Do used car dealers have to tell you a car has been totaled before you buy it?

Asked on October 10, 2015 under General Practice, South Carolina

Answers:

SJZ, Member, New York Bar / FreeAdvice Contributing Attorney

Answered 5 years ago | Contributor

Yes, they need to tell you this, assuming that they either knew it or reasonably should have known it i.e. that any car dealer, with typical car-dealer resources, in their position would have known. Otherwise, they may have committed fraud knowingly lied about a material, or important fact, upon which you reasonably relied, in order to induce you to enter into a transaction. Fraud can provide grounds to seek monetary compensation from the dealer E.g. the difference between the value it should have had, based on what they told you, and the value it does have or in some cases even void the contract return car, get money back. If they will not voluntarly provide compensation, your recourse would have been to sue them.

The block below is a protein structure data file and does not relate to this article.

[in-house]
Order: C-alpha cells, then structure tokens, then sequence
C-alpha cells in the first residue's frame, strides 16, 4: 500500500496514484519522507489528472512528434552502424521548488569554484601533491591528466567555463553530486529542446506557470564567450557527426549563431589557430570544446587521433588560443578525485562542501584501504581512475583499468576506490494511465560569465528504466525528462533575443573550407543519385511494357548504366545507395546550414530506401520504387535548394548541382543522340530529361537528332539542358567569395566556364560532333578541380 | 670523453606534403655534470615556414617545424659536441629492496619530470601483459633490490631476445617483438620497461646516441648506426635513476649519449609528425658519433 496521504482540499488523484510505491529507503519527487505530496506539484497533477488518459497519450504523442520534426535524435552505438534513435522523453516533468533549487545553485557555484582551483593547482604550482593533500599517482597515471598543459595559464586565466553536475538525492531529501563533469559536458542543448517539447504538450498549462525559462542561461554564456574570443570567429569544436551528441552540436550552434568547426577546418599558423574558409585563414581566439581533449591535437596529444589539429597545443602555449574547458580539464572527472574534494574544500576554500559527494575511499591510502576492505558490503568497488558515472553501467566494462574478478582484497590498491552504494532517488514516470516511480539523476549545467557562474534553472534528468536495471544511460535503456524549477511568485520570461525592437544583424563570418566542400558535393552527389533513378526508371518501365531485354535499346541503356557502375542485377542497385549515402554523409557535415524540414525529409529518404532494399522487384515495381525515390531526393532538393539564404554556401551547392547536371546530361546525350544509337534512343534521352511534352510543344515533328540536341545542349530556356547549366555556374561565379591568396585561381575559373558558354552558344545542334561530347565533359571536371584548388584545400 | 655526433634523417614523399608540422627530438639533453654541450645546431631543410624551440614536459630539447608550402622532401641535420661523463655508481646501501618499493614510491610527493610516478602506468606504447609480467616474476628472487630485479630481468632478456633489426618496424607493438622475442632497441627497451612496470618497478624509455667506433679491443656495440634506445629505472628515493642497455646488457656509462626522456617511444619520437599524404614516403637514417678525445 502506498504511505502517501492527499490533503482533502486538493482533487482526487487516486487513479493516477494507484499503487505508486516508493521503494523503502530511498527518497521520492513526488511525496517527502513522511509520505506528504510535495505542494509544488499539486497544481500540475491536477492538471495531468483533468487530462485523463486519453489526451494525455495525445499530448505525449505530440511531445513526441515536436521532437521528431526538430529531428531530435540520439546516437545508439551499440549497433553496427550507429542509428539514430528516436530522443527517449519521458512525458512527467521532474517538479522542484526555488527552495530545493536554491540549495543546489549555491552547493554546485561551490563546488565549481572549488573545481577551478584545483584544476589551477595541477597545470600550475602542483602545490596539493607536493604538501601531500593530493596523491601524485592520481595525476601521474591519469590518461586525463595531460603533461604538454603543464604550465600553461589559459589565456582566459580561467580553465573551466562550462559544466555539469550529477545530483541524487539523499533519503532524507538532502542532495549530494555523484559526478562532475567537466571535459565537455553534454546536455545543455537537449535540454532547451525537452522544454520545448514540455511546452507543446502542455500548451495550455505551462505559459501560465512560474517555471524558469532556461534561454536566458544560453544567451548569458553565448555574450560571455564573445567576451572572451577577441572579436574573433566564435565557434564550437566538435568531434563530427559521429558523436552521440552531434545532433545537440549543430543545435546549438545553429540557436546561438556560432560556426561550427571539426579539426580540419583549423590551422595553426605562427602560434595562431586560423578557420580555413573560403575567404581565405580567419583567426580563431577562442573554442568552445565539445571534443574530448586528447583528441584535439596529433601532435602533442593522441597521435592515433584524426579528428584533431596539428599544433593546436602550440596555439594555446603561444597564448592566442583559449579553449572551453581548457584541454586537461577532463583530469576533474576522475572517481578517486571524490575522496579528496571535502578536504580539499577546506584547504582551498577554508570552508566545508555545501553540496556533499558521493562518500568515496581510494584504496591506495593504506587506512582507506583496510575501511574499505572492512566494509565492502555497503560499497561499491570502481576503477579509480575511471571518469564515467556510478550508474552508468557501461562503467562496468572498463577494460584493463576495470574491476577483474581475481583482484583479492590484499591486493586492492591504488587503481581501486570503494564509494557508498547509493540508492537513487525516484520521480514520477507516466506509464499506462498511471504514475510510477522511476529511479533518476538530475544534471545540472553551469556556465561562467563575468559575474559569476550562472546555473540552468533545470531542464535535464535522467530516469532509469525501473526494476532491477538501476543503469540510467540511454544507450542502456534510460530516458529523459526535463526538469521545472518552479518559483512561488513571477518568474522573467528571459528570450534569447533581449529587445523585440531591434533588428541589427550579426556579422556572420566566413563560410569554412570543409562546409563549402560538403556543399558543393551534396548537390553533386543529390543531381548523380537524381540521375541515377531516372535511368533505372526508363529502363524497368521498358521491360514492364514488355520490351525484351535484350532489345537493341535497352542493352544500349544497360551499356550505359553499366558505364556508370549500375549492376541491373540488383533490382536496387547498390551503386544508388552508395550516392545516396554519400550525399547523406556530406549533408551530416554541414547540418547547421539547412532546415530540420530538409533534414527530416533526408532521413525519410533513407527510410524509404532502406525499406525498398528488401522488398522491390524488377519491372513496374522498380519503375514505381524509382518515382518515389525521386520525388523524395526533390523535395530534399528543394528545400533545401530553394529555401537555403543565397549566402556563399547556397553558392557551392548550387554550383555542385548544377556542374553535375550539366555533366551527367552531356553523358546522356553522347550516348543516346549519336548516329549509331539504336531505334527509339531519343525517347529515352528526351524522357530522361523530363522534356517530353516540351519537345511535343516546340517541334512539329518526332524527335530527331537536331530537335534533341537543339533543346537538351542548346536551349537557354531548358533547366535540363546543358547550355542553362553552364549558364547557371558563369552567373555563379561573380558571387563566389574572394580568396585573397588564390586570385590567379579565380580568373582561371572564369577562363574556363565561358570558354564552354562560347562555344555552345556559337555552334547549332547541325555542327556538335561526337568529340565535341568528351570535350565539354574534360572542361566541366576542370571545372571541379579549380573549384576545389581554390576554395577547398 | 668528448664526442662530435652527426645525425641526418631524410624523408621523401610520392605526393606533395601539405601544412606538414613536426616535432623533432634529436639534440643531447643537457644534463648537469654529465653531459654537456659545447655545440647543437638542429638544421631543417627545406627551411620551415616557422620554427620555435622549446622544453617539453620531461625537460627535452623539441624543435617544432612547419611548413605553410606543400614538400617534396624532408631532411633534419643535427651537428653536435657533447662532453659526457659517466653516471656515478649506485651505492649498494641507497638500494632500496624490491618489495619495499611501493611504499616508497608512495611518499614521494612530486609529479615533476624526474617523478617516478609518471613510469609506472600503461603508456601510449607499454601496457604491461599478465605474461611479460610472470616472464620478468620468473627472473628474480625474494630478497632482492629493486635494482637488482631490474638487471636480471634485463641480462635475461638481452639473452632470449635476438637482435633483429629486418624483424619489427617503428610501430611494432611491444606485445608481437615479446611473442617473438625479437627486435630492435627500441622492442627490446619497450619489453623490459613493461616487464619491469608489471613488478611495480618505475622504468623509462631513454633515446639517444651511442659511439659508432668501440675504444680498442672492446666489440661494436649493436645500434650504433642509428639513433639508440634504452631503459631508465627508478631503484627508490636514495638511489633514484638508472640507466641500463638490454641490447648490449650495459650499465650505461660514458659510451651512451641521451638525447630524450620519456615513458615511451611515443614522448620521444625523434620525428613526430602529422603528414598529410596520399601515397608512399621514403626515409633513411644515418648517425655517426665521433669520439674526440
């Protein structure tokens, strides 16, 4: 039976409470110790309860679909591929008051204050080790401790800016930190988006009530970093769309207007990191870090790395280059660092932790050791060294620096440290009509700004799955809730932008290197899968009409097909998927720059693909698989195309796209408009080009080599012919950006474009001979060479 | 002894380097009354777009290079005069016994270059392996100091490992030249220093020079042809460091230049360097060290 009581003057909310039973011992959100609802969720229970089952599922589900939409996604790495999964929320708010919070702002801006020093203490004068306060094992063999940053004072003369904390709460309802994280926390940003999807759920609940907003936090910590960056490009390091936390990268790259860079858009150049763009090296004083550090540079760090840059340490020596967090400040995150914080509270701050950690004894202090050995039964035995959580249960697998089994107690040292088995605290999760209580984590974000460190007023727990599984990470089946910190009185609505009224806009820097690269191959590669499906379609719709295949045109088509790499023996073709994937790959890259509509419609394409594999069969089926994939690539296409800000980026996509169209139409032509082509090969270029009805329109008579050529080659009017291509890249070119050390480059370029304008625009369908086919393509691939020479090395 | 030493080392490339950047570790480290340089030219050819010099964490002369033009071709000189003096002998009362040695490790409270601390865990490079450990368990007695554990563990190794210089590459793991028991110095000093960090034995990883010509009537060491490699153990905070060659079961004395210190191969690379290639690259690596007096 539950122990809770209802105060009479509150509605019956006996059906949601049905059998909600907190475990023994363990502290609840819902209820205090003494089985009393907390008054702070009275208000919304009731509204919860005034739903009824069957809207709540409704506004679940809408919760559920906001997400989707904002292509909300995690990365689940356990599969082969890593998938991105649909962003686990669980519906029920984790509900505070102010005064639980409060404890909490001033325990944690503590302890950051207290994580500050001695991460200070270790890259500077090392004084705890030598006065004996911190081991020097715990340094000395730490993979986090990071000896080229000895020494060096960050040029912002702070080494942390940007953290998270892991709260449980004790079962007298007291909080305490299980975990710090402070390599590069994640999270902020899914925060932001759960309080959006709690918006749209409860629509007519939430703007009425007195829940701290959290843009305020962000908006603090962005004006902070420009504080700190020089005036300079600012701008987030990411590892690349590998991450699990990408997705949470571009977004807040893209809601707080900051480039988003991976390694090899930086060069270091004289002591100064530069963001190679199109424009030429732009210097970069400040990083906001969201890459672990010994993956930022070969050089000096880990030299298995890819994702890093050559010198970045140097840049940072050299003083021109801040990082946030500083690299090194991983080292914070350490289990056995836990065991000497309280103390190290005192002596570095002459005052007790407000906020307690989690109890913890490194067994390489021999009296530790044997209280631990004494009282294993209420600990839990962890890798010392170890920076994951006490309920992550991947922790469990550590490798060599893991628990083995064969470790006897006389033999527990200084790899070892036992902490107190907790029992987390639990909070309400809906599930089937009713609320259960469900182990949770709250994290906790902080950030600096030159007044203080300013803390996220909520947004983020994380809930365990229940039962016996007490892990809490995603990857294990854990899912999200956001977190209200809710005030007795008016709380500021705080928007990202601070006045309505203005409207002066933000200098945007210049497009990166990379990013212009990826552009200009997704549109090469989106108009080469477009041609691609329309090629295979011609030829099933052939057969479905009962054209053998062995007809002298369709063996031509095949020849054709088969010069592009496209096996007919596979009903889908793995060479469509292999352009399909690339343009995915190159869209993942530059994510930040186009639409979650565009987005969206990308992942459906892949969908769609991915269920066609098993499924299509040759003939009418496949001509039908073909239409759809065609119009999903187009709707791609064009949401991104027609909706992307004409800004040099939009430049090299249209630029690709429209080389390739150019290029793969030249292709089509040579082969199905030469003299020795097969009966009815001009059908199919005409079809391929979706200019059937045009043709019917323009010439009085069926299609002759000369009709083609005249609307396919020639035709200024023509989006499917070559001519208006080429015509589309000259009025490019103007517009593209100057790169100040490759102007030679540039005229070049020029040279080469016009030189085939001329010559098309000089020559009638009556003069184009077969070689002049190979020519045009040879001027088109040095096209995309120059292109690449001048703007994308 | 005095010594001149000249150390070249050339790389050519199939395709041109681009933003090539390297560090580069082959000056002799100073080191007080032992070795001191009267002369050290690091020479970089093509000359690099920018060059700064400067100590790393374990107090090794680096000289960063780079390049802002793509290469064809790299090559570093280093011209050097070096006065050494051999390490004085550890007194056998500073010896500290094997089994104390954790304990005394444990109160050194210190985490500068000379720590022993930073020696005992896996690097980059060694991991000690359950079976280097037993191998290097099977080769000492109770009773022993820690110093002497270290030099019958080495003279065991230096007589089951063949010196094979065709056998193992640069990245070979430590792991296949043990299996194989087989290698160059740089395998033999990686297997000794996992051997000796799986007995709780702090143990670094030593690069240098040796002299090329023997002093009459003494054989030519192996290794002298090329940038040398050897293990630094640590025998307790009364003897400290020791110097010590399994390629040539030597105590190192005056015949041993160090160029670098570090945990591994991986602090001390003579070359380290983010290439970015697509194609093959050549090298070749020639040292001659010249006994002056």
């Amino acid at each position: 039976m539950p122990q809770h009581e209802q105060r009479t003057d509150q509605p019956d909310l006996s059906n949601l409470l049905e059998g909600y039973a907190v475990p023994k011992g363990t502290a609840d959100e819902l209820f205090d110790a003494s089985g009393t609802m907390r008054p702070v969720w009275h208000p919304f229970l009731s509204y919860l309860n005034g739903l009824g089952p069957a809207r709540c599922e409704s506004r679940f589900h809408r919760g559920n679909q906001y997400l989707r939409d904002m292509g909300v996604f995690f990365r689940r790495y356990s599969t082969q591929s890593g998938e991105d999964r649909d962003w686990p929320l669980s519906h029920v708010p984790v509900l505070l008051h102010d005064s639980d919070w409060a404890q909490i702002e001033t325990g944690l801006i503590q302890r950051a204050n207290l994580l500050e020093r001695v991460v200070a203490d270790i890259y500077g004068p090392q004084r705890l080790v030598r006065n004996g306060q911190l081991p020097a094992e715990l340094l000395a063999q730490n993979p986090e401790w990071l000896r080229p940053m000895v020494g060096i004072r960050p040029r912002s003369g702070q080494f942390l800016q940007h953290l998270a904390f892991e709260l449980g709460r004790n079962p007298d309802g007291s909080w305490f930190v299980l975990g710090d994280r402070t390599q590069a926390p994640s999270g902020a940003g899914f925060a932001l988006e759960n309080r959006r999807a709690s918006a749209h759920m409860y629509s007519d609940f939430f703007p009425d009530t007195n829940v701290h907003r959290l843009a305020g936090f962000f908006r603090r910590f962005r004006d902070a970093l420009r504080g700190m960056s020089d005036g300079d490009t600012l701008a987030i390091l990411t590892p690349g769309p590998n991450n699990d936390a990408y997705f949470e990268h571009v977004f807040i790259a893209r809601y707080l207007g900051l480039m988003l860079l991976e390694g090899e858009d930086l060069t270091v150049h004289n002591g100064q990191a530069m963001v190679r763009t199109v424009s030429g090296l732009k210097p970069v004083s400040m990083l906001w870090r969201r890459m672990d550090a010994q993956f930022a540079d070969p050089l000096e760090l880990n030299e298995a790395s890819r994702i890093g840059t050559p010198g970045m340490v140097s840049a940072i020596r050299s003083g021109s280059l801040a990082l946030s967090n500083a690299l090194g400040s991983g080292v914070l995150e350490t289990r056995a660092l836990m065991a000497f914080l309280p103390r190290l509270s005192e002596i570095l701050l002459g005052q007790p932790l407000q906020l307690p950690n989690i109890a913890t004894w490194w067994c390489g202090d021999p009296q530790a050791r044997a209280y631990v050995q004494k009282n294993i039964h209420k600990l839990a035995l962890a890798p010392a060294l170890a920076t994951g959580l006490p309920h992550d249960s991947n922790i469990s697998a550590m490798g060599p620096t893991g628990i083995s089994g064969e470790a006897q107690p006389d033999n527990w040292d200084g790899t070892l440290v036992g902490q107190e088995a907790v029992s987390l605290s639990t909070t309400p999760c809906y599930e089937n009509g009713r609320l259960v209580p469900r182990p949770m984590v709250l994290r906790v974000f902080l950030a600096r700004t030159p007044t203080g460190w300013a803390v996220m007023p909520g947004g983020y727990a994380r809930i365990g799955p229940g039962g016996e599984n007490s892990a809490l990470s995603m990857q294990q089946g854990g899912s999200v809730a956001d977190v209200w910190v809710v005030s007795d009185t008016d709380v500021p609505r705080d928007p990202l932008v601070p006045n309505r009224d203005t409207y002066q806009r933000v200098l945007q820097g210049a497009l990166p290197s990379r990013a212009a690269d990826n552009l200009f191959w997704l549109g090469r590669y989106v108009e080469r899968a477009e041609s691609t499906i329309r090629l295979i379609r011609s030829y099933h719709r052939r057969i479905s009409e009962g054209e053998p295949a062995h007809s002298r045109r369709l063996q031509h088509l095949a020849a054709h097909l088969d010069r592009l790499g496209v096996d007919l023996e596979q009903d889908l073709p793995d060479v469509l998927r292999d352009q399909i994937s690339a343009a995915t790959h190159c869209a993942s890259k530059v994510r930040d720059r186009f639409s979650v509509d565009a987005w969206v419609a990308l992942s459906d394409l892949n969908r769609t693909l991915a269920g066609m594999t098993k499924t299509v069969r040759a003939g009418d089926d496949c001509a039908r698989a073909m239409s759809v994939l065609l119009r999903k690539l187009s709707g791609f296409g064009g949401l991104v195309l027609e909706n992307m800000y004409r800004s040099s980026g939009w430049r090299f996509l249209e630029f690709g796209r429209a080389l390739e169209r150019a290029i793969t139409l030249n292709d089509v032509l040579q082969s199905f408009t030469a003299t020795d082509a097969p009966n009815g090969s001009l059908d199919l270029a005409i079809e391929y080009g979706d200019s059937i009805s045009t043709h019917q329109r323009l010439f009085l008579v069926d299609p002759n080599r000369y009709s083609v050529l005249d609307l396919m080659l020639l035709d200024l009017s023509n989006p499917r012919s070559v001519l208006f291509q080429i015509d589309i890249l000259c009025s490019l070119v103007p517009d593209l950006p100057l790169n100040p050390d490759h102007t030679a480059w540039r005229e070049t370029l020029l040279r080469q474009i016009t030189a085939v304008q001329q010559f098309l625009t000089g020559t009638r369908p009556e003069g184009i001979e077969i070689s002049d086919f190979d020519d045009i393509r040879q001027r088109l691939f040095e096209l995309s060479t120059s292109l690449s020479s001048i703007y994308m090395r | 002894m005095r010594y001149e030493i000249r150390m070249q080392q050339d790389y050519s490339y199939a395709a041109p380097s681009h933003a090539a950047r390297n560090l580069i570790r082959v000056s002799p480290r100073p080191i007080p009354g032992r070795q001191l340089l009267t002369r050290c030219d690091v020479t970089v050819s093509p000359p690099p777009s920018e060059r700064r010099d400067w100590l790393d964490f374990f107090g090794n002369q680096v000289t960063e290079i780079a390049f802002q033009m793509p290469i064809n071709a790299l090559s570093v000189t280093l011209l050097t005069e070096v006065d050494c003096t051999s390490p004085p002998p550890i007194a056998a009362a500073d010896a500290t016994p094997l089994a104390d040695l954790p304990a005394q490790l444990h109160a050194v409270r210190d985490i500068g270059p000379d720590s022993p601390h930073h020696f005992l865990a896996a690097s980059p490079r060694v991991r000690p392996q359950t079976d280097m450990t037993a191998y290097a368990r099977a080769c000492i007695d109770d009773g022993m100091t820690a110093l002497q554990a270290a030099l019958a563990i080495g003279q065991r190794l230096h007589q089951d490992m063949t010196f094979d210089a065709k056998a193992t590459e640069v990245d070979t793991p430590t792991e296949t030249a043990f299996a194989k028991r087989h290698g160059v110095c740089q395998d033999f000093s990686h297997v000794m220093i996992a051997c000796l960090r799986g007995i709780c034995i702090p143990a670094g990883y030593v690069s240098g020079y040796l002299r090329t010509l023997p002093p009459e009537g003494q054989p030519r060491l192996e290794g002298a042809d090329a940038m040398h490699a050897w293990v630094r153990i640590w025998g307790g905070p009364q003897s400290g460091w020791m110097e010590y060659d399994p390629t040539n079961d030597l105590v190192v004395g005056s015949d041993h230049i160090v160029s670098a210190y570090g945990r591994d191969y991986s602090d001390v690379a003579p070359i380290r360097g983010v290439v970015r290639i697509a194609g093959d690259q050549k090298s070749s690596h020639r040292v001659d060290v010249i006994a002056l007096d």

Note that if they can show that they themselves did not know and should not reasonably have known of the car's true history e.g. maybe they got it from another dealer, who lied them and/or falsified paperwork, they would not be liable being wrong is not fraud, only lying is.


IMPORTANT NOTICE: The Answer(s) provided above are for general information only. The attorney providing the answer was not serving as the attorney for the person submitting the question or in any attorney-client relationship with such person. Laws may vary from state to state, and sometimes change. Tiny variations in the facts, or a fact not set forth in a question, often can change a legal outcome or an attorney's conclusion. Although AttorneyPages.com has verified the attorney was admitted to practice law in at least one jurisdiction, he or she may not be authorized to practice law in the jurisdiction referred to in the question, nor is he or she necessarily experienced in the area of the law involved. Unlike the information in the Answer(s) above, upon which you should NOT rely, for personal advice you can rely upon we suggest you retain an attorney to represent you.